‘Oh no, he has passed away!’ I read the news item with sorrow. I know that he has been in critical care for a while. But it still hits hard. I go about my day but it is there at the back of my thoughts….this passing of a voice which has been so familiar and so dear for so long.
Browsing the internet, I see that ‘Ayiram Nilave Va‘ was one of his earliest songs. Oh! I remember the radio blaring out this song from when I was just a young girl! One doesn’t forget the songs of one’s childhood and youth, does one? I listen to his songs in the background as I read the eulogies which flood the internet. His voice is like velvet, enveloping me in a zone of comfort. What can I say that so many others have not already said? Only that I love his voice, and that I am grateful for the many gems that he has given us over the years. He may be a public figure but I grieve his loss as if it were a personal one. My respects to the great S.P.Balasubrahmanyam.
It is very difficult to choose just one song from his repertoire of more than 40,000 recorded songs. But I have chosen one, a song which appealed from the first time I heard it and still does. More importantly, it features a glimpse of SPB in a role that he has played all his life with such excellence.
Here’s a link to a totally light hearted song in which his singing prowess shines brightly as always. I hope it makes you remember him with a smile just as I do 🙂 Thank you SPB.
A very happy Pongal and Shankaranti to all my readers !! I hope you are celebrating with your families and enjoying some tasty chakkarai pongal today. For those unfamiliar with this festival, this ancient celebration marks the new harvest but also uttarayana, the northward movement of the sun. The festival is dedicated to Surya, the Sun God. It is appropriate therefore to mark the day with a recitation of Aaditya Hrudayam, the most powerful stotra dedicated to Surya.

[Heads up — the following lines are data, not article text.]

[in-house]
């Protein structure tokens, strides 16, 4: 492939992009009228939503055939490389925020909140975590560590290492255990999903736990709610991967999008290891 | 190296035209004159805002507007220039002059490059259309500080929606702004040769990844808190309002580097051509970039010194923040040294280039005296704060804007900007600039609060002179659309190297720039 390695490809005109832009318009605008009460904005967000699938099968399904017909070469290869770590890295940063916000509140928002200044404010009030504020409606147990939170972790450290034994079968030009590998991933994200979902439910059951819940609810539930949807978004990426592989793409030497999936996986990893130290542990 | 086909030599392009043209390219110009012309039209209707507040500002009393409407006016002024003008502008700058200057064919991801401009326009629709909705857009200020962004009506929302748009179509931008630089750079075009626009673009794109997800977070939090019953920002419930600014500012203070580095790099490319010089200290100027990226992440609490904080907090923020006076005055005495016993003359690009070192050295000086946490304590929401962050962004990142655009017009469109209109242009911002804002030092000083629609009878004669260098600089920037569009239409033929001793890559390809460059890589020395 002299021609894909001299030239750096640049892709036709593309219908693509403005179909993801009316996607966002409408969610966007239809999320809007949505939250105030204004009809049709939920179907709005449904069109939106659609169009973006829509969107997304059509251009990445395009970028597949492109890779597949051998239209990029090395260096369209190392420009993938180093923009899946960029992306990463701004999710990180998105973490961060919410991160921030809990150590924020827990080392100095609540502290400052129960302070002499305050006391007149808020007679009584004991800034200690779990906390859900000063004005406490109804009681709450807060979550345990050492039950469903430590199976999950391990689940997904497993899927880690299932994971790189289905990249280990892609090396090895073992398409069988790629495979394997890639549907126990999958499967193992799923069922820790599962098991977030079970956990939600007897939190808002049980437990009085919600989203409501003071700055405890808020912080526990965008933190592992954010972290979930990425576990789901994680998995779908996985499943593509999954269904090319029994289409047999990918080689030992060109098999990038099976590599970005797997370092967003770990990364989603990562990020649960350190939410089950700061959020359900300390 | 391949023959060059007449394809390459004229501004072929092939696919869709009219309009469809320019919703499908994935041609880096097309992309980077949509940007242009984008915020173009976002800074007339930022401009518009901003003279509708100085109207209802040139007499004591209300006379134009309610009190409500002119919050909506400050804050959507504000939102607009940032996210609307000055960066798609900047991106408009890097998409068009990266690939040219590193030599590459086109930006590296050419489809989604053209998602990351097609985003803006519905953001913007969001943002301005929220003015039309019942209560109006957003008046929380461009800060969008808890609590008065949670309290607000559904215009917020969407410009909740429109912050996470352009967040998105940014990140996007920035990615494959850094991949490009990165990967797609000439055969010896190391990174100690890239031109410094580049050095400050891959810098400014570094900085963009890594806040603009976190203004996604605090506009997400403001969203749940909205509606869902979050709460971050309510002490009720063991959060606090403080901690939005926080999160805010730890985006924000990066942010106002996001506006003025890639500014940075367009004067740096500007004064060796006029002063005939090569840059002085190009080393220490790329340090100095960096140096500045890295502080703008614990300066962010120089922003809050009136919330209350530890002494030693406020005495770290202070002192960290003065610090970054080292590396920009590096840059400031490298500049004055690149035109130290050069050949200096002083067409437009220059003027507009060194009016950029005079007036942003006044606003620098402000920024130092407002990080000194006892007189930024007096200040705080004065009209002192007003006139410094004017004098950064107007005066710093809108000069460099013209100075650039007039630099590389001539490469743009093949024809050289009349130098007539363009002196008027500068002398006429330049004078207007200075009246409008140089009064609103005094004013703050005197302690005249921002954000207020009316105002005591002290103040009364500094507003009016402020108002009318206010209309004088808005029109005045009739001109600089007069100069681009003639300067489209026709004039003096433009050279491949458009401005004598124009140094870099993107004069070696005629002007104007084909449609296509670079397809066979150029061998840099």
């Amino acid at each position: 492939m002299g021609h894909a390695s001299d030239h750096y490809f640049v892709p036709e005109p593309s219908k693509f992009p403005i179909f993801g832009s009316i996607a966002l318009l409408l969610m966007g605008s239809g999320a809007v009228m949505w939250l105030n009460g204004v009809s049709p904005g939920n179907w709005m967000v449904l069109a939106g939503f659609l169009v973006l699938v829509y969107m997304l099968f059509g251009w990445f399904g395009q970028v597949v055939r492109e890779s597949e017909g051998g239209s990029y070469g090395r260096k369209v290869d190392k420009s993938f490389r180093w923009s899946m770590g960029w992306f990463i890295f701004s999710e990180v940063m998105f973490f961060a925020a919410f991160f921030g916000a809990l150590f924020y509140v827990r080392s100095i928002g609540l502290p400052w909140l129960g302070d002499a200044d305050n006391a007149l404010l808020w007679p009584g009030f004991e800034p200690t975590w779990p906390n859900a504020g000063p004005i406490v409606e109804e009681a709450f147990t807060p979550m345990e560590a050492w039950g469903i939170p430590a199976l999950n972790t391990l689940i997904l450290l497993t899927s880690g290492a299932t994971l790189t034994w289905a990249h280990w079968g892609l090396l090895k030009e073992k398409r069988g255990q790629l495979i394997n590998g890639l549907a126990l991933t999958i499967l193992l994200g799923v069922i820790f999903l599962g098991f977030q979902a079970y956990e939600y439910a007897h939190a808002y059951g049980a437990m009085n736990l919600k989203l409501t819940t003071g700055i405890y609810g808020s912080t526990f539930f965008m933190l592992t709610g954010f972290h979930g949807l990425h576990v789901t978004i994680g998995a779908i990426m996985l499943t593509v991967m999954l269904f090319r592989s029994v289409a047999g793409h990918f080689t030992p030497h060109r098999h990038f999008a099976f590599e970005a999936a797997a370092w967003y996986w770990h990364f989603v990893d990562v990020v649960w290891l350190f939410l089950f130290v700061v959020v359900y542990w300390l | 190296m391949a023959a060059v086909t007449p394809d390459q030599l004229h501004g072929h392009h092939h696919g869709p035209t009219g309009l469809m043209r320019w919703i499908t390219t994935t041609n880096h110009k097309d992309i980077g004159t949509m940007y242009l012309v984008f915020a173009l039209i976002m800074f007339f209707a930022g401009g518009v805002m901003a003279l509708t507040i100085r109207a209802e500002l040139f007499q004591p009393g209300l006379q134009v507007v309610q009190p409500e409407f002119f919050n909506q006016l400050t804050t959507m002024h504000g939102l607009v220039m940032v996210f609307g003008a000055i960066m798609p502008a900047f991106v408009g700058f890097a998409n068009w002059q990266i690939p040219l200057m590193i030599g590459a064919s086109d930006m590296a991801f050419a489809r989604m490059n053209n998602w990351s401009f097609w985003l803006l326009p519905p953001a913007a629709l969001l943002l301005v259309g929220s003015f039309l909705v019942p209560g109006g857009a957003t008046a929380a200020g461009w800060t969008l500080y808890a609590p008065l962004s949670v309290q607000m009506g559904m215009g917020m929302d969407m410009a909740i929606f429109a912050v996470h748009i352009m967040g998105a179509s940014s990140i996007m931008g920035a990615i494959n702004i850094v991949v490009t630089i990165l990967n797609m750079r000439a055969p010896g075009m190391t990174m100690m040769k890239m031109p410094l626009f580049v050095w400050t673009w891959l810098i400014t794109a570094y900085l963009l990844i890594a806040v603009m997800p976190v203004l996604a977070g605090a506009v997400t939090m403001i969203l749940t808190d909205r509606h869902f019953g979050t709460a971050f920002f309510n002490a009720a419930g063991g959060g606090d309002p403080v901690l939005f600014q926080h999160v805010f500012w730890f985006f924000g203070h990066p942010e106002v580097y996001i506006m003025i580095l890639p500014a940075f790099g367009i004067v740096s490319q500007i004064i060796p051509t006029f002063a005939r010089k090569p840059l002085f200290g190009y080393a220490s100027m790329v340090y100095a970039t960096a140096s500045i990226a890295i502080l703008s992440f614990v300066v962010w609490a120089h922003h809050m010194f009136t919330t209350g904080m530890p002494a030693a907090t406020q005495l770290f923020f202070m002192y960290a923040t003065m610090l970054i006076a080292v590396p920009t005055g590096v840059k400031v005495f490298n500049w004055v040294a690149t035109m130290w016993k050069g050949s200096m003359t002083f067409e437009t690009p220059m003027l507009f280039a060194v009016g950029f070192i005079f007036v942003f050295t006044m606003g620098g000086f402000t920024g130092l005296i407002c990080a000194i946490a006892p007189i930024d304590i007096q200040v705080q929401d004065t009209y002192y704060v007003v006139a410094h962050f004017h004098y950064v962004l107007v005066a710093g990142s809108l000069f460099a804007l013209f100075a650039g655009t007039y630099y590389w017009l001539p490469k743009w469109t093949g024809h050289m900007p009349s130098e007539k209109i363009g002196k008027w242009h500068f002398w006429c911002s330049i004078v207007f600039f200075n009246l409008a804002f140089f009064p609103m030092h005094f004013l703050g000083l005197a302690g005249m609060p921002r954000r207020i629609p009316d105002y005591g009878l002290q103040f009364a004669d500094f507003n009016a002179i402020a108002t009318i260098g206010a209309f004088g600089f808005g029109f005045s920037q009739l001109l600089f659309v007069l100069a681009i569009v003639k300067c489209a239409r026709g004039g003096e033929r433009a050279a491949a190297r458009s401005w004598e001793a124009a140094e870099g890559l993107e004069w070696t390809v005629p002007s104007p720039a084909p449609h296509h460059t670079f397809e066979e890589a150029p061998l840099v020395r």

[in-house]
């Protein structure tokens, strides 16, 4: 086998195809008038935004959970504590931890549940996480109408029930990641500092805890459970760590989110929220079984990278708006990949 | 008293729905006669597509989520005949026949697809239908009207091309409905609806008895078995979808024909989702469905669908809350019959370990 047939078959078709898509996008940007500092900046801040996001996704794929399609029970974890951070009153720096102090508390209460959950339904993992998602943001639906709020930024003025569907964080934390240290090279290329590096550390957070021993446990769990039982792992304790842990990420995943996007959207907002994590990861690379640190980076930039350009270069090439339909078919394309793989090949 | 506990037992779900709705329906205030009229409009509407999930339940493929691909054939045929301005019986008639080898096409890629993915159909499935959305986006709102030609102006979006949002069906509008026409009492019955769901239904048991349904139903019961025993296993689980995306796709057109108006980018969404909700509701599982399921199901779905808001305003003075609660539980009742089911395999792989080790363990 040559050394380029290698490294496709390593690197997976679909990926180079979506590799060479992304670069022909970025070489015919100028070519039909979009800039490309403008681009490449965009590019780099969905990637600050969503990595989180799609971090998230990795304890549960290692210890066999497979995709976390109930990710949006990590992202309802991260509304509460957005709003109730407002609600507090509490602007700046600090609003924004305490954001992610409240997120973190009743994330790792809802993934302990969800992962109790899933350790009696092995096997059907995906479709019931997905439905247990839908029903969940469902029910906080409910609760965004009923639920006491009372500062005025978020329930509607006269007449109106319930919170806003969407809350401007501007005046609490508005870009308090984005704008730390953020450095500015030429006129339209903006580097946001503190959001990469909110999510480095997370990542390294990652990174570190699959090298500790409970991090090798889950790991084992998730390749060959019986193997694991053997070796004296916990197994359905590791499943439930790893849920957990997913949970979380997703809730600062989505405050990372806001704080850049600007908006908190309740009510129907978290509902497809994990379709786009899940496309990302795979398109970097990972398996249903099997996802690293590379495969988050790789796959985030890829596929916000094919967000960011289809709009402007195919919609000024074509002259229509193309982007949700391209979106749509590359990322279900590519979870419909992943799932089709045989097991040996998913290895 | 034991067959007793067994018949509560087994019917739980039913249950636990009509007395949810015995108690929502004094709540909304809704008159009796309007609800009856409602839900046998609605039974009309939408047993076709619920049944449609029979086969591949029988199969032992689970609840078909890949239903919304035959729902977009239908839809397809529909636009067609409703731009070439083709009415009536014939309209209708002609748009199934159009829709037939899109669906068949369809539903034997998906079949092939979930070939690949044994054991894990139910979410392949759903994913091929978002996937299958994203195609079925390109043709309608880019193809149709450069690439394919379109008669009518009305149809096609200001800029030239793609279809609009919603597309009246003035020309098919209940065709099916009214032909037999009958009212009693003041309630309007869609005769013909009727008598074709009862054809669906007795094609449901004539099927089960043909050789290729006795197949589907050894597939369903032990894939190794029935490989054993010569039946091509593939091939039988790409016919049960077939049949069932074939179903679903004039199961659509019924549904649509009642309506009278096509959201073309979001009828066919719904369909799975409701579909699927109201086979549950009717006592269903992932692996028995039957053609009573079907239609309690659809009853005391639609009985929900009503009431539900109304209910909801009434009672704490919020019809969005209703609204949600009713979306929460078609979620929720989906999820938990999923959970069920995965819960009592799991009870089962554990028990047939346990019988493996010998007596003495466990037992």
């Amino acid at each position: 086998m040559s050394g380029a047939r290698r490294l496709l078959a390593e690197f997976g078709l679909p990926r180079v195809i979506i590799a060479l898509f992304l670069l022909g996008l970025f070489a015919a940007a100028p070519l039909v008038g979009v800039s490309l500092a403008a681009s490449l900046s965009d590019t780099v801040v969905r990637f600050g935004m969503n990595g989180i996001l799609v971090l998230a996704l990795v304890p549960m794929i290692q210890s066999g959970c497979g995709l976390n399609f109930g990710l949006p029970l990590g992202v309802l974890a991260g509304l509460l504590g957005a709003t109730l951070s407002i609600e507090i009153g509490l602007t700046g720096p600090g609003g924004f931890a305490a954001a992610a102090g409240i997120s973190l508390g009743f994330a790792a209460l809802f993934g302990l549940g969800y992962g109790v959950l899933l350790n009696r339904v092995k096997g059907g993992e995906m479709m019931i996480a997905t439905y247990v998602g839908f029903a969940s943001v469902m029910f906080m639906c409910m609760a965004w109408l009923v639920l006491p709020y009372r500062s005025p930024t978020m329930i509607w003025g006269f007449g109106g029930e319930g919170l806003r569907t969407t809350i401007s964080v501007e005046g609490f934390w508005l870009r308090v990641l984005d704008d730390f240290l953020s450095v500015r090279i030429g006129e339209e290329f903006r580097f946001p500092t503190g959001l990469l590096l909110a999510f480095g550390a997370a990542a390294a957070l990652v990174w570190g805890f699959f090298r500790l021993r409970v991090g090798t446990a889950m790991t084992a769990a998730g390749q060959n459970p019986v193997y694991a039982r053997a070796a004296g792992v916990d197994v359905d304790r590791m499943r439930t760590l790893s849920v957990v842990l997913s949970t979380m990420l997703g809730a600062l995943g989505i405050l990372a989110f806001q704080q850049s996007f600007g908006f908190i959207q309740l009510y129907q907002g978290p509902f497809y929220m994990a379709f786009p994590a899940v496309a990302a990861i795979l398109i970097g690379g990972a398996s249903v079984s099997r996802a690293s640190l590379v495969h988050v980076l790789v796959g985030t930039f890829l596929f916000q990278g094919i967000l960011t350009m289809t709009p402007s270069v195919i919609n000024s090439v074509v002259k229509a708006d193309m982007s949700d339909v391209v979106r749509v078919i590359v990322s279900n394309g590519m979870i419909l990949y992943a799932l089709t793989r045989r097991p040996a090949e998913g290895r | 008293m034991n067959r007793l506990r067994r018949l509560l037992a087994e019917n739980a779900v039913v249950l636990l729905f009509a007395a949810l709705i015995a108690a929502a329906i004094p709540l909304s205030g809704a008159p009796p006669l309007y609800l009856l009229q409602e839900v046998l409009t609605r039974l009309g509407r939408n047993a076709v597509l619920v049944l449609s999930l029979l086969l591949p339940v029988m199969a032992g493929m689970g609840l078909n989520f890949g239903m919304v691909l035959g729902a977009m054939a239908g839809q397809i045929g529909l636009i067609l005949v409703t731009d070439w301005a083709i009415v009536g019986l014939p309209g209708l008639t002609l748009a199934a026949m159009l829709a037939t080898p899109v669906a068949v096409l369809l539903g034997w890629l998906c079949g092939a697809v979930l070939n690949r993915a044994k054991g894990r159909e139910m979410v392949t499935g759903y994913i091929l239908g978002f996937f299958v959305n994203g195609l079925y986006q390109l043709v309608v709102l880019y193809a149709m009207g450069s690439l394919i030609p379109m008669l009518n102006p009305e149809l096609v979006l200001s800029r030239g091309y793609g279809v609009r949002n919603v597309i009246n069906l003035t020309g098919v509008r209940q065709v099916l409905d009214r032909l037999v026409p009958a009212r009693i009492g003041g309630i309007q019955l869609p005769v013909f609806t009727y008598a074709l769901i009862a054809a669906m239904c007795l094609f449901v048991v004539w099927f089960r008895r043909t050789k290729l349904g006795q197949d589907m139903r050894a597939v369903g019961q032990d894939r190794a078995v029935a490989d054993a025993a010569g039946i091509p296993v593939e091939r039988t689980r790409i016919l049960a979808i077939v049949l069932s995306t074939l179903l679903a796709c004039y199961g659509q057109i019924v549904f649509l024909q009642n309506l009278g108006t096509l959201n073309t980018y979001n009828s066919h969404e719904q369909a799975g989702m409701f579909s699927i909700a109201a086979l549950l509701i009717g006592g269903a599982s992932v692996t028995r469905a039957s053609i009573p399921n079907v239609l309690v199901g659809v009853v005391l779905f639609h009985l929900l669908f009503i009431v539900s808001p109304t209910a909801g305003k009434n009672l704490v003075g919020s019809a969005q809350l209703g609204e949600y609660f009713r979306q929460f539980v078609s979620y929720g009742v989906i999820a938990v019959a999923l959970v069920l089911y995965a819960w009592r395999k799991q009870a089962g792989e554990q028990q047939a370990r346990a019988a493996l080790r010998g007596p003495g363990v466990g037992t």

Found in the 107th sarga of Yuddha Kanda in Valmiki Ramayana, the stotra is preached to Sri Rama by the sage Agastya. Tired mentally and physically with his war with Ravana and worried about Ravana’s Maya Shakti, Rama is adviced by sage Agastya to recite this ancient stotra three times to gain renewed energy and strength.
Aaditya Hrudayam is in other words ‘aaditasya hrudayam’ or the essence of the Sun God. In a spiritual sense, the essence or the innate qualities of the sun such as self-luminosity (swatejas), all pervading presence (sarvavyapi), witnessing without being involved (sakshi swaroopa) reflect the qualities of Brahman or the ultimate God (Reference: paper by Dileep Bellave , 2004)
Recitation of this beautiful and powerful stotra is said to give devotees strength to face difficulties and it also illuminates the mind. Who can say no to blessings such as these?
The stotra starts with describing the setting – Lord Rama’s state of mind and an introduction by sage Agastya.
सर्वमङ्गलमाङ्गल्यं सर्वपापप्रणाशनम्। चिन्ताशोकप्रशमनम् आयुर्वर्धनमुत्तमम्॥ ५॥ This hymn is supreme and is a guarantee of complete prosperity and is the destroyer of sin, anxiety, anguish and is the bestower of longevity.
Then the qualities of the Sun God are described; these mirror the qualities of Brahman. After this salutations are addressed to the God. The sage says तमोघ्नाय हिमघ्नाय शत्रुघ्नायामितात्मने। Salutations to the transcendental atman that dispels darkness, drives away all fear, and destroys all foes. This in essence is the power of the stotra. The last section describes the phalastuti or ‘fruits of reciting’.
For the lyrics in Sanskrit, transliteration and translation, click here.
Listen below to S.P.Balasubramaniam’s beautiful recital of the stotra.
To learn, it is easier with subtitled recitations on youtube like this.
This film is proof that a decent film can be made with a simple concept. In essence, Roja is a love story painted on a background of terrorism. The first part describes the arranged marriage which brings the protagonists together and the small hiccups before the pair settle down. Then the movie moves on to the young man being abducted while on an assignment in Kashmir and the trauma that both people go through in quite different ways. It ends happily for those who, like me, prefer happy endings.
There are deeper questions which are addressed superficially – individual well-being vs collective interest, nationalism vs zealotry, terrorism and its cost, the ethics of prisoner exchange, child soldiers, collateral damage in war etc. All these are only touched upon with not much commentary; the director keeps his eyes focused on the protagonists.